Stages of Photosynthesis
Photosynthesis occurs in two stages. These stages are called the light reactions and the dark reactions. The light reactions take place in the presence of light. The dark reactions do not require direct light, however dark reactions in most plants occur during the day.
Light reactions occur mostly in the thylakoid stacks of the grana. Here, sunlight is converted to chemical energy in the form of ATP (free energy containing molecule) and NADPH (high energy electron carrying molecule). Chlorophyll absorbs light energy and starts a chain of steps that result in the production of ATP, NADPH, and oxygen (through the splitting of water). Oxygen is released through the stomata. Both ATP and NADPH are used in the dark reactions to produce sugar.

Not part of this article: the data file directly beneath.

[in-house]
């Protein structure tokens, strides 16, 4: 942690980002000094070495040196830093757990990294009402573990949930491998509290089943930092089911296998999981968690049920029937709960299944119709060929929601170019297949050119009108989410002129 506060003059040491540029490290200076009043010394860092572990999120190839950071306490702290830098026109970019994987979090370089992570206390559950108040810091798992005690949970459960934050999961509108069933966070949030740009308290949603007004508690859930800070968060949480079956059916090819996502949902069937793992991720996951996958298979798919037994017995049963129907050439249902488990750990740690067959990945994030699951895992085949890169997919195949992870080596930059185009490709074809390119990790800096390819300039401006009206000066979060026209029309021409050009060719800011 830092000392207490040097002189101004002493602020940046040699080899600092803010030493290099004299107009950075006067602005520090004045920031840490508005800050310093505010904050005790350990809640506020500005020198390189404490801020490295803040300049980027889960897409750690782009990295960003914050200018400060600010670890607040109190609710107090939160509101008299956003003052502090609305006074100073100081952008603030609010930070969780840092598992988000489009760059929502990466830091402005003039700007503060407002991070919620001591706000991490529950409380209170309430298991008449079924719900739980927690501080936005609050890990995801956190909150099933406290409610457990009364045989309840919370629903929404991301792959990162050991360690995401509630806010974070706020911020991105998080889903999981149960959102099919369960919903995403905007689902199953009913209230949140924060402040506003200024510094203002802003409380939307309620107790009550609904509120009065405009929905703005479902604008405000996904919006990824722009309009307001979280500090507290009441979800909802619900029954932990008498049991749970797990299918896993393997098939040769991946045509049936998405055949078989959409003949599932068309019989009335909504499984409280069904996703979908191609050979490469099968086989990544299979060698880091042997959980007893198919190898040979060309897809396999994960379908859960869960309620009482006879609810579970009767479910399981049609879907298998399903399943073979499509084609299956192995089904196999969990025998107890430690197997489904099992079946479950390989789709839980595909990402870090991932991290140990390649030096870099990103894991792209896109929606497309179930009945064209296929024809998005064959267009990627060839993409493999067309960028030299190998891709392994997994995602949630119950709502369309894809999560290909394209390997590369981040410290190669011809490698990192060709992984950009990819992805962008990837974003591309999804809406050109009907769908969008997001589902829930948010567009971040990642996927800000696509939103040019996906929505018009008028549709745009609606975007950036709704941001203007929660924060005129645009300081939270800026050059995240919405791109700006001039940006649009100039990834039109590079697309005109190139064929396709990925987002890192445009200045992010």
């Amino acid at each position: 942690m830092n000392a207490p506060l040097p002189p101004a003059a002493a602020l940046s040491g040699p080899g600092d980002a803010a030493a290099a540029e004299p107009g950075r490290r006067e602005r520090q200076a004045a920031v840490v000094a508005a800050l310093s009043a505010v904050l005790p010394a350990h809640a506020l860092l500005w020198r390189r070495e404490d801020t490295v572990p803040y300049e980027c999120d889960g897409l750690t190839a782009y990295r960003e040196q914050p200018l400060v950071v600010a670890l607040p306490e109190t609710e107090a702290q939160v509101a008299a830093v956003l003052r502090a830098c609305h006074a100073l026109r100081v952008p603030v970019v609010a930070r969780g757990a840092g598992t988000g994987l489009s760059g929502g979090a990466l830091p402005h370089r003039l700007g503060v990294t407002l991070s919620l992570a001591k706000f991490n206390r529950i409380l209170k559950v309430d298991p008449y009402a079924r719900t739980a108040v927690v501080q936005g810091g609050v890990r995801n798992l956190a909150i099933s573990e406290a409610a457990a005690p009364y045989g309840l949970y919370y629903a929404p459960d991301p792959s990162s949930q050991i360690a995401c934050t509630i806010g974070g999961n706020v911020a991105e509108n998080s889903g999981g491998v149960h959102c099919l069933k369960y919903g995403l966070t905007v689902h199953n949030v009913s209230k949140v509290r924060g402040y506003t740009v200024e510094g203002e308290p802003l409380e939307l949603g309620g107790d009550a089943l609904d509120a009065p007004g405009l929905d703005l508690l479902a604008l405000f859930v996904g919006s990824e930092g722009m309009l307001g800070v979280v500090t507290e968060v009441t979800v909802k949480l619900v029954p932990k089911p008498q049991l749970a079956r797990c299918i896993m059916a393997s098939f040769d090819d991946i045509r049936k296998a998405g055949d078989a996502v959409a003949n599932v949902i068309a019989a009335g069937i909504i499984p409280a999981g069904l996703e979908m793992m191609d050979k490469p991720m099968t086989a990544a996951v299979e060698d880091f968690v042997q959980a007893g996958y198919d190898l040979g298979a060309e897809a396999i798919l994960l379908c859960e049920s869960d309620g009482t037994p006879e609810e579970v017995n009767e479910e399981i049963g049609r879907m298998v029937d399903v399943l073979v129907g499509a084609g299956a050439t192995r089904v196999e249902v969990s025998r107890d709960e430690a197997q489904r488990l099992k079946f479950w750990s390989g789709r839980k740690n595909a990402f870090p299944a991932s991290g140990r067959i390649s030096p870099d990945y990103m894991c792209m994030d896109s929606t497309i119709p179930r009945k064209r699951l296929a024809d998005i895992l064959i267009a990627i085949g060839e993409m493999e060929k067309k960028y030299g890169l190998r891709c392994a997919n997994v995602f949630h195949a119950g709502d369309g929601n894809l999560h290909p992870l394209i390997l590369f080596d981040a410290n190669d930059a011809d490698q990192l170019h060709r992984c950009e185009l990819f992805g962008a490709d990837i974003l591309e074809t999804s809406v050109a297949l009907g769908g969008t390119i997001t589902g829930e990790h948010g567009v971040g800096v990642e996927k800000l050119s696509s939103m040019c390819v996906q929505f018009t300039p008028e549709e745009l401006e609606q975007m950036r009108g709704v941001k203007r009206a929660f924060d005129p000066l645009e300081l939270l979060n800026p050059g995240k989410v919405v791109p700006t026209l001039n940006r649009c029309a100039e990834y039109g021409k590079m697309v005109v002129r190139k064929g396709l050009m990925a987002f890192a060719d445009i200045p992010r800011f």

Dark reactions occur in the stroma. Carbon dioxide is converted to sugar using ATP and NADPH. This process is known as carbon fixation or the Calvin cycle. The Calvin cycle has three main stages: carbon fixation, reduction, and regeneration. In carbon fixation, carbon dioxide is combined with a 5-carbon sugar [ribulose1,5-biphosphate (RuBP)] creating a 6-carbon sugar. In the reduction stage, ATP and NADPH produced in the light reaction stage are used to convert the 6-carbon sugar into two molecules of a 3-carbon carbohydrate, glyceraldehyde 3-phosphate. Glyceraldehyde 3-phosphate is used to make glucose and fructose. These two molecules (glucose and fructose) combine to make sucrose or sugar. In the regeneration stage, some molecules of glyceraldehyde 3-phosphate are combined with ATP and are converted back into the 5-carbon sugar RuBP. With the cycle complete, RuBP is available to be combined with carbon dioxide to begin the cycle over again.